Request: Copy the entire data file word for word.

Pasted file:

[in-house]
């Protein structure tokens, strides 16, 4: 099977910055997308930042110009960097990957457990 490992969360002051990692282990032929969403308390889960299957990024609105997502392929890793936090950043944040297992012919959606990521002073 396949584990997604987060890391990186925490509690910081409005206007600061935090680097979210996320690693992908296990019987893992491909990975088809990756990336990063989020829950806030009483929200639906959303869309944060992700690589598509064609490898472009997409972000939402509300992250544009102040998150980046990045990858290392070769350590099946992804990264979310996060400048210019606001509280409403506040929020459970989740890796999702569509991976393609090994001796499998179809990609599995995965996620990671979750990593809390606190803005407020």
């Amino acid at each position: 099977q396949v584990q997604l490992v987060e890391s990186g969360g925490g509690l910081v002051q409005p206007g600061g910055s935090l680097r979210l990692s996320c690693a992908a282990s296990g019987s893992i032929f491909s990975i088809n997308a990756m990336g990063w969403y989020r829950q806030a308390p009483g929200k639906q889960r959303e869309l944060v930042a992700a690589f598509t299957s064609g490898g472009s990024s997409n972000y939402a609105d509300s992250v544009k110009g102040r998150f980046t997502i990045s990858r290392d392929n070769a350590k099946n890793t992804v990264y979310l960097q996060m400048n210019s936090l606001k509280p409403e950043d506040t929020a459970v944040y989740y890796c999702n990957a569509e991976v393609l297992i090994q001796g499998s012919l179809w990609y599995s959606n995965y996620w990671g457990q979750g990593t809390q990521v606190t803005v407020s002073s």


[in-house]
């Protein structure tokens, strides 16, 4: 099977910055997308930042110009960097990957457990 490992969360002051990692282990032929969403308390889960299957990024609105997502392929890793936090950043944040297992012919959606990521002073 396949584990997604987060890391990186925490509690910081409005206007600061935090680097979210996320690693992908296990019987893992491909990975088809990756990336990063989020829950806030009483929200639906959303869309944060992700690589598509064609490898472009997409972000939402509300992250544009102040998150980046990045990858290392070769350590099946992804990264979310996060400048210019606001509280409403506040929020459970989740890796999702569509991976393609090994001796499998179809990609599995995965996620990671979750990593809390606190803005407020």
């Amino acid at each position: 099977q396949v584990q997604l490992v987060e890391s990186g969360g925490g509690l910081v002051q409005p206007g600061g910055s935090l680097r979210l990692s996320c690693a992908a282990s296990g019987s893992i032929f491909s990975i088809n997308a990756m990336g990063w969403y989020r829950q806030a308390p009483g929200k639906q889960r959303e869309l944060v930042a992700a690589f598509t299957s064609g490898g472009s990024s997409n972000y939402a609105d509300s992250v544009k110009g102040r998150f980046t997502i990045s990858r290392d392929n070769a350590k099946n890793t992804v990264y979310l960097q996060m400048n210019s936090l606001k509280p409403e950043d506040t929020a459970v944040y989740y890796c999702n990957a569509e991976v393609l297992i090994q001796g499998s012919l179809w990609y599995s959606n995965y996620w990671g457990q979750g990593t809390q990521v606190t803005v407020s002073s």